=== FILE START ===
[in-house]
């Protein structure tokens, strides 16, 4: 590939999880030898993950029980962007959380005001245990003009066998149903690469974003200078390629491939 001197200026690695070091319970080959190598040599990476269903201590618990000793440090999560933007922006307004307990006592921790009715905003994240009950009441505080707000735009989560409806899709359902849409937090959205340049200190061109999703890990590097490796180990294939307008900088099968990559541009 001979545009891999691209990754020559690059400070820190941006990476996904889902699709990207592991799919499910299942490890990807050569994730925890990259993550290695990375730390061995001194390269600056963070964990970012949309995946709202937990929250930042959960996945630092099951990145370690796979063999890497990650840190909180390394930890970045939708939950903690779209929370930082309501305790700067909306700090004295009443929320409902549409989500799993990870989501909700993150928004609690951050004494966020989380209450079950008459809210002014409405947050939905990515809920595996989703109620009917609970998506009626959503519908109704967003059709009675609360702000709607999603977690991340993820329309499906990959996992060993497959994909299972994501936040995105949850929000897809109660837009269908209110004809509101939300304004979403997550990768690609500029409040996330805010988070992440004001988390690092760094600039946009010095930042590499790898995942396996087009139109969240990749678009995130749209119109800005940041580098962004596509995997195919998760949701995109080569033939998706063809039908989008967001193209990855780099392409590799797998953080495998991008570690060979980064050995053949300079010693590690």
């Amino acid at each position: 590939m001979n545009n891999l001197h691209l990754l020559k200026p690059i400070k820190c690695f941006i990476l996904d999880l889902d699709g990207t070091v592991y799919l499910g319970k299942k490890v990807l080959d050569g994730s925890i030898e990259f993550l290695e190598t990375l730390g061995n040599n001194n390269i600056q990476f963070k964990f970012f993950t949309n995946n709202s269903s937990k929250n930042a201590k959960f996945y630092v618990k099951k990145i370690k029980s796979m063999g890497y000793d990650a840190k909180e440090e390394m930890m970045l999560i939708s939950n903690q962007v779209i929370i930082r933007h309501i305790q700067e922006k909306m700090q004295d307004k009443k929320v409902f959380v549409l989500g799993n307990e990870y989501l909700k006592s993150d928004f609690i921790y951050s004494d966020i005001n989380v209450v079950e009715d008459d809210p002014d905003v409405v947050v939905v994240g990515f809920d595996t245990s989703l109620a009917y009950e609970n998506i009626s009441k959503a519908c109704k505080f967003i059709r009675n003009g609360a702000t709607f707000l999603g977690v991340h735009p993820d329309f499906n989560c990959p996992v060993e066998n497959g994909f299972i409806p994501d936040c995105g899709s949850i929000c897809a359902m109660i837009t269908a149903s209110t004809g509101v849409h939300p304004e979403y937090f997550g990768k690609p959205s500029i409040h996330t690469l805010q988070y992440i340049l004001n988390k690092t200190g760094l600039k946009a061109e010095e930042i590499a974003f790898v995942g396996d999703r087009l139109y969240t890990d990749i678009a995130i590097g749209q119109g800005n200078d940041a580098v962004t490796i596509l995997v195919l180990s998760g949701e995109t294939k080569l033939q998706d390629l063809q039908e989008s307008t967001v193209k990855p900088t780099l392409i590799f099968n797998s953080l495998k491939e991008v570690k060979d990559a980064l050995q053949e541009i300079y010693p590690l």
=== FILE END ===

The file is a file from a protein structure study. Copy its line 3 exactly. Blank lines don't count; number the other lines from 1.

């Amino acid at each position: 590939m001979n545009n891999l001197h691209l990754l020559k200026p690059i400070k820190c690695f941006i990476l996904d999880l889902d699709g990207t070091v592991y799919l499910g319970k299942k490890v990807l080959d050569g994730s925890i030898e990259f993550l290695e190598t990375l730390g061995n040599n001194n390269i600056q990476f963070k964990f970012f993950t949309n995946n709202s269903s937990k929250n930042a201590k959960f996945y630092v618990k099951k990145i370690k029980s796979m063999g890497y000793d990650a840190k909180e440090e390394m930890m970045l999560i939708s939950n903690q962007v779209i929370i930082r933007h309501i305790q700067e922006k909306m700090q004295d307004k009443k929320v409902f959380v549409l989500g799993n307990e990870y989501l909700k006592s993150d928004f609690i921790y951050s004494d966020i005001n989380v209450v079950e009715d008459d809210p002014d905003v409405v947050v939905v994240g990515f809920d595996t245990s989703l109620a009917y009950e609970n998506i009626s009441k959503a519908c109704k505080f967003i059709r009675n003009g609360a702000t709607f707000l999603g977690v991340h735009p993820d329309f499906n989560c990959p996992v060993e066998n497959g994909f299972i409806p994501d936040c995105g899709s949850i929000c897809a359902m109660i837009t269908a149903s209110t004809g509101v849409h939300p304004e979403y937090f997550g990768k690609p959205s500029i409040h996330t690469l805010q988070y992440i340049l004001n988390k690092t200190g760094l600039k946009a061109e010095e930042i590499a974003f790898v995942g396996d999703r087009l139109y969240t890990d990749i678009a995130i590097g749209q119109g800005n200078d940041a580098v962004t490796i596509l995997v195919l180990s998760g949701e995109t294939k080569l033939q998706d390629l063809q039908e989008s307008t967001v193209k990855p900088t780099l392409i590799f099968n797998s953080l495998k491939e991008v570690k060979d990559a980064l050995q053949e541009i300079y010693p590690l």